Affordable Housing

Thomas Sowell, via Carpe Diem:

The current political stampede to stop mortgage foreclosures proceeds as if foreclosures are just something that strikes people like a bolt of lightning from the blue-- and as if the people facing foreclosures are the only people that matter.
What if the foreclosures are not stopped? Will millions of homes just sit empty? Or will new people move into those homes, now selling for lower prices-- prices perhaps more within the means of the new occupants?

The same politicians who have been talking about a need for "affordable housing" for years are now suddenly alarmed that home prices are falling. How can housing become more affordable unless prices fall?

The political meaning of "affordable housing" is housing that is made more affordable by politicians intervening to create government subsidies, rent control or other gimmicks for which politicians can take credit. Affordable housing produced by market forces provides no benefit to politicians and has no attraction for them.

In the wake of the housing debacle in California, more people are buying less expensive homes, making bigger down payments, and staying away from "creative" and risky financing (see chart above). It is amazing how fast people learn when they are not insulated from the consequences of their decisions.

Mark Perry has a graph showing fully twice as many homes were sold in California in January of 2009 than in January of 2008.


  1. Matt:

    Thomas Sowell is probably my favorite columnist/economist. I'm currently reading "Black Rednecks and White Liberals," which is pretty interesting.

    I just made the argument you did to a friend of mine who is trying to buy a house. All of these mortgage plans and stimuli are effectively telling him he is not allowed to participate in home ownership. And I hate when people say we're "losing" homes. Can we not find them? Are they going somewhere? Do they implode or something? No! Someone else will buy them. That is, if they're allowed.

  2. Josh:

    According to what I hear on the news:

    High rates of home ownership = good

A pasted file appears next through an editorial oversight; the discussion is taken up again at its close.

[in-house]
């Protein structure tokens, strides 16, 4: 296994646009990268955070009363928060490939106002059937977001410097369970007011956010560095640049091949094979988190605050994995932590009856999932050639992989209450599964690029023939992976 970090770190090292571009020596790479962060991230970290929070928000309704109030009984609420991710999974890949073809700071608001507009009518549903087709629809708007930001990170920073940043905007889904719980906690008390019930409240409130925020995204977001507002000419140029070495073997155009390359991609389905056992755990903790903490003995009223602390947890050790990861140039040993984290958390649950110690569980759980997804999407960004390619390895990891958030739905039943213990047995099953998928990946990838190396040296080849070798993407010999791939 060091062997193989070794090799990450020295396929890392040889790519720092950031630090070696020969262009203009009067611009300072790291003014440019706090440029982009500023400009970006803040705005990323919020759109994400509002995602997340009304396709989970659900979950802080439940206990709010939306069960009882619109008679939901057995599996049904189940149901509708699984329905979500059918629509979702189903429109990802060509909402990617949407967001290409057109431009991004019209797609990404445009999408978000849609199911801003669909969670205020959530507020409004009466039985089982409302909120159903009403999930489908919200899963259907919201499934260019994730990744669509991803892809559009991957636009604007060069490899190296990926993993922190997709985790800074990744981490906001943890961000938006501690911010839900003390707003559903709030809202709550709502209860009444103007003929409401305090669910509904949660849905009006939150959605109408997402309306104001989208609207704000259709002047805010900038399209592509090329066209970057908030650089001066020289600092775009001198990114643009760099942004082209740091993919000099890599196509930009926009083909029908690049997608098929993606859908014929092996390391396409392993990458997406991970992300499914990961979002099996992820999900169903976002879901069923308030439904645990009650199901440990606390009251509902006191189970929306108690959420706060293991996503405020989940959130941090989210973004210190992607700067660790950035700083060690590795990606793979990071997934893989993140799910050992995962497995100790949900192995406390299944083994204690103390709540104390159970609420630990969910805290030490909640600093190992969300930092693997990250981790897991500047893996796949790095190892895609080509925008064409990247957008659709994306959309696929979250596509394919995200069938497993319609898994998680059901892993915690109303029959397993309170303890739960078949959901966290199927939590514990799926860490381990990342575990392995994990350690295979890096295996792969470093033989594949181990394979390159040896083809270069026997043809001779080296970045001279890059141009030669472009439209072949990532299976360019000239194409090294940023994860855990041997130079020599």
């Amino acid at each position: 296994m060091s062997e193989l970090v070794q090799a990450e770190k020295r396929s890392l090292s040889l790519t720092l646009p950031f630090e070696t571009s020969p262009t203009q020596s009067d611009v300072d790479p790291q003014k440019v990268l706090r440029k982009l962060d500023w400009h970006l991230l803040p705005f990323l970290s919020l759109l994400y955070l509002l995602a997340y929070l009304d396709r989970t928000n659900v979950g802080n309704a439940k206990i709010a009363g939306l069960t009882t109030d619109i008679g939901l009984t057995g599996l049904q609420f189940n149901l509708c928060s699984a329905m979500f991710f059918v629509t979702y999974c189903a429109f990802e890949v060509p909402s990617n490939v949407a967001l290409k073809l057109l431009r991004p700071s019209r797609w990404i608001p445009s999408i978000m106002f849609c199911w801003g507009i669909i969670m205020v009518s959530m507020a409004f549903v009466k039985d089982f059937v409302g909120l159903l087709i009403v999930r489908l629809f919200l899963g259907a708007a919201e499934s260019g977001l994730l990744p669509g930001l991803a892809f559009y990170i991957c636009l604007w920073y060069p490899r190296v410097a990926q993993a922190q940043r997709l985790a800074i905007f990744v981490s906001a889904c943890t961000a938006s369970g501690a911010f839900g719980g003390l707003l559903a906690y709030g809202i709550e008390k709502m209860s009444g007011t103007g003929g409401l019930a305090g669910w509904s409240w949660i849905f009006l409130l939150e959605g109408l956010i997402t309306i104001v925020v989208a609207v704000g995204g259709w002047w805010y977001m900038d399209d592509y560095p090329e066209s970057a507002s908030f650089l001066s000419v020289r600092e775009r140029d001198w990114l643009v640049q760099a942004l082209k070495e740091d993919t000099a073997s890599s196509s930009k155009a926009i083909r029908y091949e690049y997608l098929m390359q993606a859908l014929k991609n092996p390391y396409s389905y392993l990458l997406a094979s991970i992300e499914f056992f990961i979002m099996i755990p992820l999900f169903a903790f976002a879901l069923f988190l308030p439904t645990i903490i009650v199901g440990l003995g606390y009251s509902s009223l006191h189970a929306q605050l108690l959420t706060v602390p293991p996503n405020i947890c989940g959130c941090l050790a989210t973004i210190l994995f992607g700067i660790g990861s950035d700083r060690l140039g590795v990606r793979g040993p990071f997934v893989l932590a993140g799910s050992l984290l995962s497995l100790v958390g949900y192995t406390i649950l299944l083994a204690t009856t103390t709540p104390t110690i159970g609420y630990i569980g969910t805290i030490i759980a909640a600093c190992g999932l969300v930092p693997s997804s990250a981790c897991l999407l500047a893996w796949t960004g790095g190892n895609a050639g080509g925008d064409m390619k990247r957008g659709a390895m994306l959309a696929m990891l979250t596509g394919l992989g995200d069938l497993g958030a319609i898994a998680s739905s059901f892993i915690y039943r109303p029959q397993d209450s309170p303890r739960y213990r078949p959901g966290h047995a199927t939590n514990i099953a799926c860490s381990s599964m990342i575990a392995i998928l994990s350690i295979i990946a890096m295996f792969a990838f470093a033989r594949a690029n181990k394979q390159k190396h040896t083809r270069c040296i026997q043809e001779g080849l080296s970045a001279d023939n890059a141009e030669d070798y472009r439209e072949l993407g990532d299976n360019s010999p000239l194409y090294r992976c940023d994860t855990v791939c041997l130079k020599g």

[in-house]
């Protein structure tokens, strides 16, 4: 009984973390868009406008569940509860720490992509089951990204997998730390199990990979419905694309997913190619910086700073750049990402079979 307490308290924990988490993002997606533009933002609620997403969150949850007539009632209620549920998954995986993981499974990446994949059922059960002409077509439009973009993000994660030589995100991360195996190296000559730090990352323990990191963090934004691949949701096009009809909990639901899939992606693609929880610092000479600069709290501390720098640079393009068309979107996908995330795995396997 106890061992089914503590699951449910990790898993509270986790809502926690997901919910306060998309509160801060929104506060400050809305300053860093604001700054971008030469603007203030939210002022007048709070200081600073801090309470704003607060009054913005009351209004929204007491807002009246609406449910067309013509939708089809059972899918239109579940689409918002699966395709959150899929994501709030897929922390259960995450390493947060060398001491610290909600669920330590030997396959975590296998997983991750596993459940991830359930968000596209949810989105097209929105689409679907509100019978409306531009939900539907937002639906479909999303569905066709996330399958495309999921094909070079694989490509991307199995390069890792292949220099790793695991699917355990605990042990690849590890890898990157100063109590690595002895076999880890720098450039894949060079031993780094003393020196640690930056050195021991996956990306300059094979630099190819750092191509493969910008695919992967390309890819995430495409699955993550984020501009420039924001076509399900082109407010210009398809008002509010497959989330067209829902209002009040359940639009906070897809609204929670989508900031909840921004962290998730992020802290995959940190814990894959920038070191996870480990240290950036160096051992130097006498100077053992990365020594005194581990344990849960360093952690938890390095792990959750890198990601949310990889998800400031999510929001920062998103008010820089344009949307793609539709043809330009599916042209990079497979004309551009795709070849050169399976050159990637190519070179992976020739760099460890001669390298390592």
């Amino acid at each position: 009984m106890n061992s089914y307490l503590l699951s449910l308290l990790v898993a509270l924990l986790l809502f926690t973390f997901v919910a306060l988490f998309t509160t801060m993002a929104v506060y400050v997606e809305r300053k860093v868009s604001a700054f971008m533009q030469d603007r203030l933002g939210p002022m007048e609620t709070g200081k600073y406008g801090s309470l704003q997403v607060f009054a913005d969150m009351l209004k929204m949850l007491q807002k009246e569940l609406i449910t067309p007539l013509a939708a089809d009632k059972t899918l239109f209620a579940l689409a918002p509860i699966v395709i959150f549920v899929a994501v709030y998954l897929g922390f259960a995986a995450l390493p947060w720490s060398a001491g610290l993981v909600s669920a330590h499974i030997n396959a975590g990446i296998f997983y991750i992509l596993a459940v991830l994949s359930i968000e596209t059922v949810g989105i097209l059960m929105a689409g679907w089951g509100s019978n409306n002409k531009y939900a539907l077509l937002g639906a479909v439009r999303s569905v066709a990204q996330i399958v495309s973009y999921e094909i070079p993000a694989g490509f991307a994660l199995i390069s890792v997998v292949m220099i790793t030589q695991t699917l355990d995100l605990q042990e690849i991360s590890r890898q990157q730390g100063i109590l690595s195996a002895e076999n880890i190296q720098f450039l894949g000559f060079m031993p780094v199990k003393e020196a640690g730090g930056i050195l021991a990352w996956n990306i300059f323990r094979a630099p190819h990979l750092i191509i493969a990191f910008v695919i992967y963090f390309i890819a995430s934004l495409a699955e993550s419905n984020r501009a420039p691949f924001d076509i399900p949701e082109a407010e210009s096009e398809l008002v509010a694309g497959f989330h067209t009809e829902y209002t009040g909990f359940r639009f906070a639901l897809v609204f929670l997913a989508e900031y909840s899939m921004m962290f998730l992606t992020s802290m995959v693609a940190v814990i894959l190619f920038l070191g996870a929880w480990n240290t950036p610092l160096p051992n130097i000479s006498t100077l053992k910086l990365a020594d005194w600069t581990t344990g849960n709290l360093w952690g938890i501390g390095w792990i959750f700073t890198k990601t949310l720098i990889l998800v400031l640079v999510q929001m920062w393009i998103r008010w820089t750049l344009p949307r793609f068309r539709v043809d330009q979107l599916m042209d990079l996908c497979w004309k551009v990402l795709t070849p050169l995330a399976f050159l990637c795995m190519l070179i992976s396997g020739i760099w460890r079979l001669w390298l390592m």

Falling prices of homes = bad

    So lets get all these poor people into houses! But... we must be careful to keep the prices of houses going up uP uP uP!!! WHEEEE!!

  3. ArtD0dger:

    Pretty good article by Sowell. It does, however, illustrate one of the pitfalls that conservatives and libertarians encounter when trying to get their message out. He is, of course, spot on when he points out that bailing out one set of people in order to keep them in houses comes precisely at the expense of another set who would have the same homes (now “affordable housing”), were prices allowed to fall naturally. But he can’t resist taking little digs at the former group, saying we “indulge” their living “high on the hog,” and referring to their “bad decisions” in the title of the piece.

    This may all be true, but it is the type of rhetoric that fills leftists with outward indignation and inward glee. They will spin this article and cherry-pick quotes to make it sound like Dr. Sowell is a heartless bastard who blames poor victims for their own misfortunes. Worse still, members of the less-engaged public are likely to be receptive to this one-sided depiction.

    In this case, it is abundantly clear that the aid rendered to one unfortunate group that we would like to help comes directly at the expense of another equal-sized and perhaps even more deserving group. This is a general principle of government action, but usually benefits are concentrated and costs are diffused in a manner that obscures the equal (or greater) harm incurred. Better to draw attention to the zero-sum nature of intervention in this teaching moment rather than cast aspersions on the unfortunate and play into the “cold greedy incompassionate market fundamentalist” rhetoric.

  4. frankania:

    What I don't understand is why the mortgage-holders do not rent the house to it's current occupants. The foreclosure officially makes the house property of the mortgagor (bank, etc.), but rather than stay empty and produce $0.00/month, it could at least produce rent$/month for the bank etc., at least, until they either re-finance the thing or sell the house to someone else.

  5. Henry Bowman:

    to frankania:

    I don't understand it completely either, especially because a great many homeowners have basically been renting, anyway. For example, in 2005 (the last year for which I have seen stats), 61 per cent of new home buyers in Kalifornia used 'interest-only' loans and did not put any money down. They were renting! They had zero equity; they only had the [plainly incorrect] hope of equity.

    They aren't losing anything except a place to live. The banks could rent to them, but would lose money doing so. But, they would probably lose less than foreclosing.

  6. Claire:

    The problem is, many of the houses under foreclosure are not going to be "affordable" for the long term even if they are fully paid off. When you build houses greater than 4,000 square feet and put in just the minimum amount of insulation required by code, you end up with a very high cost of ownership. Here in PA we expect 35 to 65% electricity price increases next year with deregulation. Lots of people will be feeling the pain.

    While we have a housing slowdown, now would be a good time to implement a national energy code - making sure that houses are built properly for the long term.